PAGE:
I like experimenting with using light in my fiction in different ways. To scour and bleach. To reveal. To distract. To warn. This story is from Comma Press’s excellent A City in Short Fiction series, and it has a lot of fun with this simple question of illumination.
A man sleeps next to his wife. He wakes in the night to feel someone else’s gaze upon him. He looks out through the open bedroom door to see – in the light from the kitchen – a strange man lounging around on their sofa. In moment by moment second-person prose, this one strange sight causes fear, shock, indignation, and eventually world-shattering confusion. For the protagonist, this “pompous” stranger dressed in a formal white suit, is a more terrifying vision than if he’d been “dressed in dark, tight-fitting clothing and a balaclava, holding a torch in one hand…” This story has no dialogue, minimal interaction between characters (there’s a sleepy wave at one point) and yet manages to challenge a lot of our assumptions about light and dark, glare and shadow, and what we’re truly afraid of losing.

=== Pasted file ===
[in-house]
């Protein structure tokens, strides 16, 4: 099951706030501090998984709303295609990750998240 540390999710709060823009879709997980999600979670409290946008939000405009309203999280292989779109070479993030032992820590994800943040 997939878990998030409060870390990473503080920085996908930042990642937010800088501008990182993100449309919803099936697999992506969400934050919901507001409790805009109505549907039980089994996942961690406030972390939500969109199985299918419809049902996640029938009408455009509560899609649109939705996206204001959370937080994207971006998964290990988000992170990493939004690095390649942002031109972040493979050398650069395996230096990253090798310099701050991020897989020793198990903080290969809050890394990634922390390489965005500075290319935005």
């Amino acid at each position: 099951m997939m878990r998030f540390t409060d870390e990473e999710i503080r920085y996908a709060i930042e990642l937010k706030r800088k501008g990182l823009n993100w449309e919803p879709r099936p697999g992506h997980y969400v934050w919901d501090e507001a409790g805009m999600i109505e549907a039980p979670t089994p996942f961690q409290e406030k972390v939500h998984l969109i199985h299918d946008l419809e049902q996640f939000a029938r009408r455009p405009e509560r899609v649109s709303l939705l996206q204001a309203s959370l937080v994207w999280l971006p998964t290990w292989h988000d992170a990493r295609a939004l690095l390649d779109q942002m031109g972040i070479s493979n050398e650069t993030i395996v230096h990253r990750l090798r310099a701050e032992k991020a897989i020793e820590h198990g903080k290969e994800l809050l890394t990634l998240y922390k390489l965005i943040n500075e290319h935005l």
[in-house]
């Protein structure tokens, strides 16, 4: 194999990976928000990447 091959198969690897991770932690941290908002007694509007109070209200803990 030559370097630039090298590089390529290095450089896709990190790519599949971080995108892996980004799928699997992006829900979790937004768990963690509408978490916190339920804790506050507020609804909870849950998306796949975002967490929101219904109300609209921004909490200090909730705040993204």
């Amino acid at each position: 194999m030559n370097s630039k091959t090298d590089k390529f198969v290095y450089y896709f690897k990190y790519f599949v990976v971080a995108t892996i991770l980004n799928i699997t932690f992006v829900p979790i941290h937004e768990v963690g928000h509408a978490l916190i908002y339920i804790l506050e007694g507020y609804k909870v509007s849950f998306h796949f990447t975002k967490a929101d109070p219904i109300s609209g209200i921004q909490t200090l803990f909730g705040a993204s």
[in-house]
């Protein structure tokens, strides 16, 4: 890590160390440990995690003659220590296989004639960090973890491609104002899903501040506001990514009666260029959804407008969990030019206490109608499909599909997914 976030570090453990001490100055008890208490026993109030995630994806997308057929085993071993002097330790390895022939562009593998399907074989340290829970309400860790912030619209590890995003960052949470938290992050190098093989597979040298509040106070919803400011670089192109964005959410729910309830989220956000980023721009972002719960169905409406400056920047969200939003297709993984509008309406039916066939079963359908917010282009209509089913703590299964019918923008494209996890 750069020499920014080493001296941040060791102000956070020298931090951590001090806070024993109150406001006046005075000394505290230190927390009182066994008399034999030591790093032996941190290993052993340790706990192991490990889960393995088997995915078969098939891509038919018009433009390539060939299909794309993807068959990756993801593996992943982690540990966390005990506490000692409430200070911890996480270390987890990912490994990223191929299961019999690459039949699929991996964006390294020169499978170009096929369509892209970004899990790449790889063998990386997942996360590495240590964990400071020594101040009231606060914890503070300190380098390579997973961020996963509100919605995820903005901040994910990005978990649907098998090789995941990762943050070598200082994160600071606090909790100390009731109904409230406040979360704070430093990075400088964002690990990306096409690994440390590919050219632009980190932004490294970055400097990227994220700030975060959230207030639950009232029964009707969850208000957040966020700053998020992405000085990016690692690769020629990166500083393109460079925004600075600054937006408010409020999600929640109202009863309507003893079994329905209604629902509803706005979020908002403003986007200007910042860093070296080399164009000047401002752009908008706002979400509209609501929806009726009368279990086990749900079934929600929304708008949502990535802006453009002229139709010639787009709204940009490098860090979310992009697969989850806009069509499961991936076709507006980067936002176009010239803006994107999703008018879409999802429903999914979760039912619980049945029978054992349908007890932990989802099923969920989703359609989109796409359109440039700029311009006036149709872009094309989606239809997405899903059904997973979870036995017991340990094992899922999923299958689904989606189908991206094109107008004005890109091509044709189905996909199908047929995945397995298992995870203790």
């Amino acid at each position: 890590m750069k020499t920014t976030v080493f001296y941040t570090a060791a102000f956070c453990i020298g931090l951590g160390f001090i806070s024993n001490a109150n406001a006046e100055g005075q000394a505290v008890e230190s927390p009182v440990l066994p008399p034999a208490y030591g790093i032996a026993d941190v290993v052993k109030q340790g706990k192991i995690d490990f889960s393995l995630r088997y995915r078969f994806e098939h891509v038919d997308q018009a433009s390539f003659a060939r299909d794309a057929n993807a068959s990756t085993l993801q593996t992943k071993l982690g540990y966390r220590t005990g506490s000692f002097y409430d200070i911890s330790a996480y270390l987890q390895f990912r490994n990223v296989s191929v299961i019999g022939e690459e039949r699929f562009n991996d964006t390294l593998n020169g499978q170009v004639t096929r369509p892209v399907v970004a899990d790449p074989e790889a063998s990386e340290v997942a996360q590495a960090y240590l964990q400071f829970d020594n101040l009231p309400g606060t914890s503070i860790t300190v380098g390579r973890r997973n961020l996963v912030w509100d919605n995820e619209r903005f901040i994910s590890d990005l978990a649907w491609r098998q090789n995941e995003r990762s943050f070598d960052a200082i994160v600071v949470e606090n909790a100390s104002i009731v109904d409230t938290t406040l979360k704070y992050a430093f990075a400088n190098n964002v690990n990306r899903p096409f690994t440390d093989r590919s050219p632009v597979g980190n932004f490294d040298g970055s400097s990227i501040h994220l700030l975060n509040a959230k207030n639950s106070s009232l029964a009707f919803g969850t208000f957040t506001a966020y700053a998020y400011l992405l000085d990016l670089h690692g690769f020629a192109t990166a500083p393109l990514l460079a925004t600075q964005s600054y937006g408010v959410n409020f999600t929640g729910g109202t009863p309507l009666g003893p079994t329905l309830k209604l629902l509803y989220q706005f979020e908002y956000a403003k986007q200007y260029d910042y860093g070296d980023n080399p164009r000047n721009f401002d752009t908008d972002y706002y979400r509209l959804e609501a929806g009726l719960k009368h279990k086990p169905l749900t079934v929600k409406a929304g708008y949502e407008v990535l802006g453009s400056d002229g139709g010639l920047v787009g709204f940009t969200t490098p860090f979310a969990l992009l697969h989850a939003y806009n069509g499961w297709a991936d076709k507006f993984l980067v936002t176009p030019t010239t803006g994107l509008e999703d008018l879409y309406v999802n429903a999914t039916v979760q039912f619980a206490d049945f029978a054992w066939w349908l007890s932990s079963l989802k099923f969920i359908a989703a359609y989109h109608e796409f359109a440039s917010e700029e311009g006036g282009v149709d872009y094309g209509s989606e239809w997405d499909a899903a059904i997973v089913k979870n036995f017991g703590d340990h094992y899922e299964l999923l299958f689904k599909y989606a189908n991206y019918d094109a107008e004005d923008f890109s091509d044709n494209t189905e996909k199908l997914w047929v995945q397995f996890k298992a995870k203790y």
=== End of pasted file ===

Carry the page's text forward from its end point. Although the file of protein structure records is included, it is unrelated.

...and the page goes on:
Collected in The Book of Tehran, Comma Press, 2019, originally published in Fish Eyelid by Cheshmeh, 2016